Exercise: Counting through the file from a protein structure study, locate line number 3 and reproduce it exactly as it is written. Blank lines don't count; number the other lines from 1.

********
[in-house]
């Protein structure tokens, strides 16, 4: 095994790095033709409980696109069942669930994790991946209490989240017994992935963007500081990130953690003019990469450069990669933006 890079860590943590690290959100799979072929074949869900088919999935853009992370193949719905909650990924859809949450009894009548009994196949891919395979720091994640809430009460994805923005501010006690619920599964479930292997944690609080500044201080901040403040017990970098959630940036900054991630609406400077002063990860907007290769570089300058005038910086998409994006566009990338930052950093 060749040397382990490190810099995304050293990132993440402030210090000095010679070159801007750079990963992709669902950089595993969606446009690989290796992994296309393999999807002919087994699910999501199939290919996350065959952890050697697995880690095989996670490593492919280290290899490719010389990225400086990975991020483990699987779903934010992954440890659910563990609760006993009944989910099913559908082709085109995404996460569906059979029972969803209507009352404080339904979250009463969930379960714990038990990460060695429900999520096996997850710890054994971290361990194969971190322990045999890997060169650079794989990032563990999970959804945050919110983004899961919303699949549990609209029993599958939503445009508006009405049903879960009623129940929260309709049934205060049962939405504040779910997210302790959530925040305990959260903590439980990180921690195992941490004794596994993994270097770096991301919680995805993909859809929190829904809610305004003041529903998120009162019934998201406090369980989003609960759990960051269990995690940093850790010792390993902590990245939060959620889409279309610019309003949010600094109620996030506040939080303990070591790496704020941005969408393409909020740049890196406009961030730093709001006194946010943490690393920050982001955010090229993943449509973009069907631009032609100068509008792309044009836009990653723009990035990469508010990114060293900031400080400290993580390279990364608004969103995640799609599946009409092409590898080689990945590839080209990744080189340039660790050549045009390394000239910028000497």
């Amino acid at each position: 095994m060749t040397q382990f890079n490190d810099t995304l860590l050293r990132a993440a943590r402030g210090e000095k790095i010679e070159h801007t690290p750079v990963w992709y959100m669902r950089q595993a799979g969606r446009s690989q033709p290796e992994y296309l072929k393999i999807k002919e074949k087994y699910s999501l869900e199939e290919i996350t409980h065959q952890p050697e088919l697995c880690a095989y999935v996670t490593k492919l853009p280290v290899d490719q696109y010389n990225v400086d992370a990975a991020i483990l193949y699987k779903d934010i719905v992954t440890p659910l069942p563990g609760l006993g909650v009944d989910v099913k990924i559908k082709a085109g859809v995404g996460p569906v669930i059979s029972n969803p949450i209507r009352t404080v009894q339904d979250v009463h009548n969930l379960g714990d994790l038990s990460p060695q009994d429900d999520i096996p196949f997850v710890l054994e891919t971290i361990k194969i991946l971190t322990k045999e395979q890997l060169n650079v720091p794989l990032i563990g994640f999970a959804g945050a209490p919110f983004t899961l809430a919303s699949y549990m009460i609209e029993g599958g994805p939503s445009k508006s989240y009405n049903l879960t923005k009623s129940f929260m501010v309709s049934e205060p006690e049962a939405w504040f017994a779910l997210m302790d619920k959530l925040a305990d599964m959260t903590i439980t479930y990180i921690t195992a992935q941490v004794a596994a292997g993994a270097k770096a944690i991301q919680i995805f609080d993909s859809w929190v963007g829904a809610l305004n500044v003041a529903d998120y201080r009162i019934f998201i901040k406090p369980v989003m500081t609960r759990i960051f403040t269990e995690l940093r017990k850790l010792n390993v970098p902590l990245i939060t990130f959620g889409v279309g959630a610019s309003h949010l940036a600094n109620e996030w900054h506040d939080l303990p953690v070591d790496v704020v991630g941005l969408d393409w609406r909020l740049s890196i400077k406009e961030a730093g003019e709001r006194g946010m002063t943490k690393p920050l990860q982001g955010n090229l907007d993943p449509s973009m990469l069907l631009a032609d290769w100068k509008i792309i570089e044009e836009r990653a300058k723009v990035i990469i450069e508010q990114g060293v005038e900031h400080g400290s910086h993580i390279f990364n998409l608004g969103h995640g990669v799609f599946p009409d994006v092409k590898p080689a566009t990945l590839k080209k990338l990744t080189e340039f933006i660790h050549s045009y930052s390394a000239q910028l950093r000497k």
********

């Amino acid at each position: 095994m060749t040397q382990f890079n490190d810099t995304l860590l050293r990132a993440a943590r402030g210090e000095k790095i010679e070159h801007t690290p750079v990963w992709y959100m669902r950089q595993a799979g969606r446009s690989q033709p290796e992994y296309l072929k393999i999807k002919e074949k087994y699910s999501l869900e199939e290919i996350t409980h065959q952890p050697e088919l697995c880690a095989y999935v996670t490593k492919l853009p280290v290899d490719q696109y010389n990225v400086d992370a990975a991020i483990l193949y699987k779903d934010i719905v992954t440890p659910l069942p563990g609760l006993g909650v009944d989910v099913k990924i559908k082709a085109g859809v995404g996460p569906v669930i059979s029972n969803p949450i209507r009352t404080v009894q339904d979250v009463h009548n969930l379960g714990d994790l038990s990460p060695q009994d429900d999520i096996p196949f997850v710890l054994e891919t971290i361990k194969i991946l971190t322990k045999e395979q890997l060169n650079v720091p794989l990032i563990g994640f999970a959804g945050a209490p919110f983004t899961l809430a919303s699949y549990m009460i609209e029993g599958g994805p939503s445009k508006s989240y009405n049903l879960t923005k009623s129940f929260m501010v309709s049934e205060p006690e049962a939405w504040f017994a779910l997210m302790d619920k959530l925040a305990d599964m959260t903590i439980t479930y990180i921690t195992a992935q941490v004794a596994a292997g993994a270097k770096a944690i991301q919680i995805f609080d993909s859809w929190v963007g829904a809610l305004n500044v003041a529903d998120y201080r009162i019934f998201i901040k406090p369980v989003m500081t609960r759990i960051f403040t269990e995690l940093r017990k850790l010792n390993v970098p902590l990245i939060t990130f959620g889409v279309g959630a610019s309003h949010l940036a600094n109620e996030w900054h506040d939080l303990p953690v070591d790496v704020v991630g941005l969408d393409w609406r909020l740049s890196i400077k406009e961030a730093g003019e709001r006194g946010m002063t943490k690393p920050l990860q982001g955010n090229l907007d993943p449509s973009m990469l069907l631009a032609d290769w100068k509008i792309i570089e044009e836009r990653a300058k723009v990035i990469i450069e508010q990114g060293v005038e900031h400080g400290s910086h993580i390279f990364n998409l608004g969103h995640g990669v799609f599946p009409d994006v092409k590898p080689a566009t990945l590839k080209k990338l990744t080189e340039f933006i660790h050549s045009y930052s390394a000239q910028l950093r000497k």